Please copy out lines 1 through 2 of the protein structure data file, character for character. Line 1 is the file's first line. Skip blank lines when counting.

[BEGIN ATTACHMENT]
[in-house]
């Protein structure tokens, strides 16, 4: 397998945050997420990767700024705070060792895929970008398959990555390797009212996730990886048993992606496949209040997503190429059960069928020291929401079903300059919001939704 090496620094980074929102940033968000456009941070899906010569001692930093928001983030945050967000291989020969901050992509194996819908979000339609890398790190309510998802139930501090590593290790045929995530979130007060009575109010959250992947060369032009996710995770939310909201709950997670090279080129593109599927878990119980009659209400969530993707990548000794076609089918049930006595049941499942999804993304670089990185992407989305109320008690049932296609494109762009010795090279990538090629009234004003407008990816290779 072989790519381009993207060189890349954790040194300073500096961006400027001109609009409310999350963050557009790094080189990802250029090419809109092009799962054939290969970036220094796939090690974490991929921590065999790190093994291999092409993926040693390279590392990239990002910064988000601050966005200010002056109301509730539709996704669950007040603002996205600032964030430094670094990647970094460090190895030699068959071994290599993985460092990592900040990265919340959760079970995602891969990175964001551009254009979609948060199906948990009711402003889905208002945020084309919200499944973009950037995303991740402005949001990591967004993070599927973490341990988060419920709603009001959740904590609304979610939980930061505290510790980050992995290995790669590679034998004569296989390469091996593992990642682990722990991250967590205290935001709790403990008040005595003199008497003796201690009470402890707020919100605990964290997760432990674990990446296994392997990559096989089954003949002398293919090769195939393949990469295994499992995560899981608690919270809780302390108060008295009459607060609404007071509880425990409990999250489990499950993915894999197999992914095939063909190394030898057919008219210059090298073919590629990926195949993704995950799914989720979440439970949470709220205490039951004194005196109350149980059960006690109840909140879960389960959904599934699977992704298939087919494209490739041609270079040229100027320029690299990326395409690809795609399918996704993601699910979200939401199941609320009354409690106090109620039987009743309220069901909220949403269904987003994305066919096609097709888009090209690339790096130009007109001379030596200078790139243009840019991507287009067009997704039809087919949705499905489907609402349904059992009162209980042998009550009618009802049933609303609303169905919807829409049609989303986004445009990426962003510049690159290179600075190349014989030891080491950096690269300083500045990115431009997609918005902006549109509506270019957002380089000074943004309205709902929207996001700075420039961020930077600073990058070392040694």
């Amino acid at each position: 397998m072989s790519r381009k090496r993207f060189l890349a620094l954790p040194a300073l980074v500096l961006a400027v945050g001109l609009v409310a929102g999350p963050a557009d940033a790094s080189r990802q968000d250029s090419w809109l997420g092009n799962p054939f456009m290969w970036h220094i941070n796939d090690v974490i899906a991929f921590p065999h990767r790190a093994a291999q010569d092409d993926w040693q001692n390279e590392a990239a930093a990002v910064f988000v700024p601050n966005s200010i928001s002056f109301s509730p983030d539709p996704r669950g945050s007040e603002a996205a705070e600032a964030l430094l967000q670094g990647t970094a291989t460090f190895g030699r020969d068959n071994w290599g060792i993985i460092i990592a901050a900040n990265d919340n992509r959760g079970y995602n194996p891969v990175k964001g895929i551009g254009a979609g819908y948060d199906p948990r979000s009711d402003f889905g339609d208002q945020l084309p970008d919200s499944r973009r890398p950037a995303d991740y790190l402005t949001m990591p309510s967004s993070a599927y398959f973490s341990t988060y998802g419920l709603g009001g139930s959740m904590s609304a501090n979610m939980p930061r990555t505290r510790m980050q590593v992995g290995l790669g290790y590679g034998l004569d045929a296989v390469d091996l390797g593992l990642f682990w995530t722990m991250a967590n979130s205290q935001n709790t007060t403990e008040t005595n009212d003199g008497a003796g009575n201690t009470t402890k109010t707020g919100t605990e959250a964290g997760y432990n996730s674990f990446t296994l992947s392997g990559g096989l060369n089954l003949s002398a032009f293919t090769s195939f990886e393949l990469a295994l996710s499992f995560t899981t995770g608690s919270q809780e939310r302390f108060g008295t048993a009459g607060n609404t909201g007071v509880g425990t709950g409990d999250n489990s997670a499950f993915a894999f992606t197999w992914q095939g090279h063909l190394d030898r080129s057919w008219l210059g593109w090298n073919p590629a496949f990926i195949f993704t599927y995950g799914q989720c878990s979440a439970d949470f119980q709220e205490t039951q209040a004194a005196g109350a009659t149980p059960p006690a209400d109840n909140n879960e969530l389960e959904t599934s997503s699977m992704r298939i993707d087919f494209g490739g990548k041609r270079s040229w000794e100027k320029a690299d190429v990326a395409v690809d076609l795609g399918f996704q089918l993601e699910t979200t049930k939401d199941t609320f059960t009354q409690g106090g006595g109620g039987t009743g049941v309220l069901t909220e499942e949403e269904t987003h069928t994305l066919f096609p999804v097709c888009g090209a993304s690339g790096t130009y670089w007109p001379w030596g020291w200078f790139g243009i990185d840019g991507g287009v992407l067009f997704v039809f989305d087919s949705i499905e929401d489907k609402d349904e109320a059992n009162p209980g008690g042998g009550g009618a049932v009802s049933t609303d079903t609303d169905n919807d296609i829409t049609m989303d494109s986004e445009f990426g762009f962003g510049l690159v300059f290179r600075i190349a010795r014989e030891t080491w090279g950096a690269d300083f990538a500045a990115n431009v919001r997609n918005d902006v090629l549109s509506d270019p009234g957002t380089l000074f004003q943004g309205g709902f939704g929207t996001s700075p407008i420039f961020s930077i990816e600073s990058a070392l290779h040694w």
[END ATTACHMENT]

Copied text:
[in-house]
């Protein structure tokens, strides 16, 4: 397998945050997420990767700024705070060792895929970008398959990555390797009212996730990886048993992606496949209040997503190429059960069928020291929401079903300059919001939704 090496620094980074929102940033968000456009941070899906010569001692930093928001983030945050967000291989020969901050992509194996819908979000339609890398790190309510998802139930501090590593290790045929995530979130007060009575109010959250992947060369032009996710995770939310909201709950997670090279080129593109599927878990119980009659209400969530993707990548000794076609089918049930006595049941499942999804993304670089990185992407989305109320008690049932296609494109762009010795090279990538090629009234004003407008990816290779 072989790519381009993207060189890349954790040194300073500096961006400027001109609009409310999350963050557009790094080189990802250029090419809109092009799962054939290969970036220094796939090690974490991929921590065999790190093994291999092409993926040693390279590392990239990002910064988000601050966005200010002056109301509730539709996704669950007040603002996205600032964030430094670094990647970094460090190895030699068959071994290599993985460092990592900040990265919340959760079970995602891969990175964001551009254009979609948060199906948990009711402003889905208002945020084309919200499944973009950037995303991740402005949001990591967004993070599927973490341990988060419920709603009001959740904590609304979610939980930061505290510790980050992995290995790669590679034998004569296989390469091996593992990642682990722990991250967590205290935001709790403990008040005595003199008497003796201690009470402890707020919100605990964290997760432990674990990446296994392997990559096989089954003949002398293919090769195939393949990469295994499992995560899981608690919270809780302390108060008295009459607060609404007071509880425990409990999250489990499950993915894999197999992914095939063909190394030898057919008219210059090298073919590629990926195949993704995950799914989720979440439970949470709220205490039951004194005196109350149980059960006690109840909140879960389960959904599934699977992704298939087919494209490739041609270079040229100027320029690299990326395409690809795609399918996704993601699910979200939401199941609320009354409690106090109620039987009743309220069901909220949403269904987003994305066919096609097709888009090209690339790096130009007109001379030596200078790139243009840019991507287009067009997704039809087919949705499905489907609402349904059992009162209980042998009550009618009802049933609303609303169905919807829409049609989303986004445009990426962003510049690159290179600075190349014989030891080491950096690269300083500045990115431009997609918005902006549109509506270019957002380089000074943004309205709902929207996001700075420039961020930077600073990058070392040694």